"It happens every day. I spoke to Stephen Kearney today just to get a feeling about the players, what they are thinking. We have spoken to a number of the partners and wives as well," he said.

"We are just keeping our finger on the pulse in regard to that. At the end of the day it's a daily update, an hourly update, and we will see where that lands over the next six days.

Kearney and skipper Roger Tuivasa-Sheck refused to offer an opinion on whether the Telstra Premiership should continue during the pandemic, but both said they expected the situation would reach its own conclusion sooner rather than later.

"We’re trying to predict the future here [by talking about what happens next]. I’m looking at the situation developing but I’m pretty certain over the next couple of days and next week I’m pretty sure it’s going to resolve itself," Kearney said.

"I think if I’m looking at the situation as has been touched on globally in terms of competition and what has gone on I anticipate the situation will sort itself out."

Tuivasa-Sheck said the players had overcome the initial shock of being told they must remain in Australia to play round two and praised the logistical work of his club to ensure his team felt minimal disruption.

As it stands the club has just 10 footballs with them, a backpack full of clothes each, limited training equipment, enough strapping tape to last until Thursday and no video cameras to film sessions.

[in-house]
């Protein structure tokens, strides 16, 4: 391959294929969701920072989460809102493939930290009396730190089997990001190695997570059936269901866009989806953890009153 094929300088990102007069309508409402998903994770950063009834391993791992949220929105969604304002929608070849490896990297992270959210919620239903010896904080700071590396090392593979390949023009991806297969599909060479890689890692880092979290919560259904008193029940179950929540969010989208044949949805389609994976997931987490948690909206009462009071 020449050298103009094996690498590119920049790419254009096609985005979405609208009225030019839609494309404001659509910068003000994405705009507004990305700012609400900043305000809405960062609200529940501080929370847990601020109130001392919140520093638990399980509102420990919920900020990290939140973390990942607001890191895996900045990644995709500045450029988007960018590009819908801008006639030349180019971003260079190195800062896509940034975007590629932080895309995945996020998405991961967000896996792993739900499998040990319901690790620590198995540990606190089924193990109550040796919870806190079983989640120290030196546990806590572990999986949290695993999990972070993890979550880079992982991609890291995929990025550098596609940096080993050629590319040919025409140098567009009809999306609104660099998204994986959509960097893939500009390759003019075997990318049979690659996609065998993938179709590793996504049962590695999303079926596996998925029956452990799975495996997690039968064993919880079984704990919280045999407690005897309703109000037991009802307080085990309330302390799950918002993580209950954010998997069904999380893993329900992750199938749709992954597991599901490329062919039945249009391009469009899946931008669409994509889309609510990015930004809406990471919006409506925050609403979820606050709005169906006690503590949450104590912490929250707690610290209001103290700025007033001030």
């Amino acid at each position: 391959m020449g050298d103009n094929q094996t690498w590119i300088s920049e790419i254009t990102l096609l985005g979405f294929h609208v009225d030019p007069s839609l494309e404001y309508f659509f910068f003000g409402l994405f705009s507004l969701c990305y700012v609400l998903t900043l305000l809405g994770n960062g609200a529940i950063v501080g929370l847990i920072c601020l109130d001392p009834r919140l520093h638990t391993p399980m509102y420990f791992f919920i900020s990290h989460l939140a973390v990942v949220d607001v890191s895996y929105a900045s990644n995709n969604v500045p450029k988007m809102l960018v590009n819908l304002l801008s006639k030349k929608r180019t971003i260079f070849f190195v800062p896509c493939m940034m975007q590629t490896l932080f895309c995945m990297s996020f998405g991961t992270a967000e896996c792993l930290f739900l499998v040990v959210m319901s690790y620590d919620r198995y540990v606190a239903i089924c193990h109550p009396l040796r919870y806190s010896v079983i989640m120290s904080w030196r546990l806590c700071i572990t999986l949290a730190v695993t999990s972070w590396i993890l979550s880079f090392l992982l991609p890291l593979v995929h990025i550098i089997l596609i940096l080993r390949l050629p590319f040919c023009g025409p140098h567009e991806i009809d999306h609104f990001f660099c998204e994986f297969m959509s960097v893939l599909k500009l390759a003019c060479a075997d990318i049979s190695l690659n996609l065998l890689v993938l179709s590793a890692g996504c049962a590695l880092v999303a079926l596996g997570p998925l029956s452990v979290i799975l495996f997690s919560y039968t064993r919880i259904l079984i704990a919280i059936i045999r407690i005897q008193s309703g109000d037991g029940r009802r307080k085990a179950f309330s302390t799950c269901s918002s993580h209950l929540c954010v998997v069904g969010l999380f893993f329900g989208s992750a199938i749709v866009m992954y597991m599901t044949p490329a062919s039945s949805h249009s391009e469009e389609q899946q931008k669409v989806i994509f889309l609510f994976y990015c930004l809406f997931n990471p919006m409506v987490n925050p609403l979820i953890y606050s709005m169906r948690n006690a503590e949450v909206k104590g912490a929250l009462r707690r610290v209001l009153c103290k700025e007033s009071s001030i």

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Rival clubs have offered the Warriors everything from training gear to video cameras to assist them during their extended stay.

The Titans have offered their drone equipment to film sessions, while their clothing supplier Canterbury has sent additional gear for the players until a shipment of their own gear arrives from New Zealand on Thursday.

The club has 24 players staying at Kingscliff so will be able to name a full 21-man squad on Tuesday, but with development players among the group they may be unable to field a proper team if injuries strike.

"Yeah we were in shock, we pretty much found out the news as soon as we walked off the park in Newcastle," Tuivasa-Sheck said.

"We’ve finally got a bit of clarity and just ready to move on now.

"We’ve been told a lot of times over last two days or 24 hours there is so much change so what we can do as a club and playing group is just focus on the day by day."

The Kiwi Test fullback said he held no concerns for his health by continuing to play football and had full faith in the NRL to make the right call about player welfare and safety during this time.

"You know the NRL and everyone here has done all their research. We’re just taking their advice of playing and at this stage we feel safe," he said.

"We feel safe and we just go with what the NRL and Todd [Greenberg] are talking about and just get on with it."

According to the club statement, the team's outlook for the Warriors is "unclear after round two".

"The landscape around the COVID-19 crisis is changing rapidly, so we are monitoring the situation and working closely with our governing body and the club’s owners to consider all options.

"There is a lot to take into account, so as a club we now need time to assess this situation before providing any further communications and appreciate your patience while we work through this unprecedented situation.

"Now, as much as ever, we value your support and understanding. The Vodafone Warriors community has been built on its resilience and we know we will work through these current challenges together. This spirit is the very essence of 'All In'."

Acknowledgement of Country

The New Zealand Warriors honour the mana of the Indigenous peoples of Aotearoa, Australia and the Pacific. We acknowledge the traditional kaitiaki of the lands, elders past and present, their stories, their traditions, their mamae and their mana motuhake.